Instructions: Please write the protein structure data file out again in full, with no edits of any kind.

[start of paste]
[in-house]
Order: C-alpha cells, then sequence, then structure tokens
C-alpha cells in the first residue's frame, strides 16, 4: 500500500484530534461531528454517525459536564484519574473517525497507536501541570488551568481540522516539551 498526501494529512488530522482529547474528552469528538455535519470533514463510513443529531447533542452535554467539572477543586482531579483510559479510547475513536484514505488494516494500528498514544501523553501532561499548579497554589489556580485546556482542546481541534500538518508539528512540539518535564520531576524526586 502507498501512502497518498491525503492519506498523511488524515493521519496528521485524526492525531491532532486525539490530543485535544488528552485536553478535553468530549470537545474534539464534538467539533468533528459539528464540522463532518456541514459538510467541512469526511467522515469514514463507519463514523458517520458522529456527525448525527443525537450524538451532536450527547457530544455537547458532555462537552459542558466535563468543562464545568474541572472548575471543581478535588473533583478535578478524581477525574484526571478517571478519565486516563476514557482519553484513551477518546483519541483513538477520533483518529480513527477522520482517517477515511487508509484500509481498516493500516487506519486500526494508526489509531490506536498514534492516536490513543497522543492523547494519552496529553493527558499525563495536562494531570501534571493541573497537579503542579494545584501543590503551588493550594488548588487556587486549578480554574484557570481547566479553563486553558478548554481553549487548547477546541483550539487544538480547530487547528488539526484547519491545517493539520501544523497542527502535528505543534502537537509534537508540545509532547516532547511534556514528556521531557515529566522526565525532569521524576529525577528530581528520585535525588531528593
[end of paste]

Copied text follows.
[in-house]
Order: C-alpha cells, then sequence, then structure tokens
C-alpha cells in the first residue's frame, strides 16, 4: 500500500484530534461531528454517525459536564484519574473517525497507536501541570488551568481540522516539551 498526501494529512488530522482529547474528552469528538455535519470533514463510513443529531447533542452535554467539572477543586482531579483510559479510547475513536484514505488494516494500528498514544501523553501532561499548579497554589489556580485546556482542546481541534500538518508539528512540539518535564520531576524526586 502507498501512502497518498491525503492519506498523511488524515493521519496528521485524526492525531491532532486525539490530543485535544488528552485536553478535553468530549470537545474534539464534538467539533468533528459539528464540522463532518456541514459538510467541512469526511467522515469514514463507519463514523458517520458522529456527525448525527443525537450524538451532536450527547457530544455537547458532555462537552459542558466535563468543562464545568474541572472548575471543581478535588473533583478535578478524581477525574484526571478517571478519565486516563476514557482519553484513551477518546483519541483513538477520533483518529480513527477522520482517517477515511487508509484500509481498516493500516487506519486500526494508526489509531490506536498514534492516536490513543497522543492523547494519552496529553493527558499525563495536562494531570501534571493541573497537579503542579494545584501543590503551588493550594488548588487556587486549578480554574484557570481547566479553563486553558478548554481553549487548547477546541483550539487544538480547530487547528488539526484547519491545517493539520501544523497542527502535528505543534502537537509534537508540545509532547516532547511534556514528556521531557515529566522526565525532569521524576529525577528530581528520585535525588531528593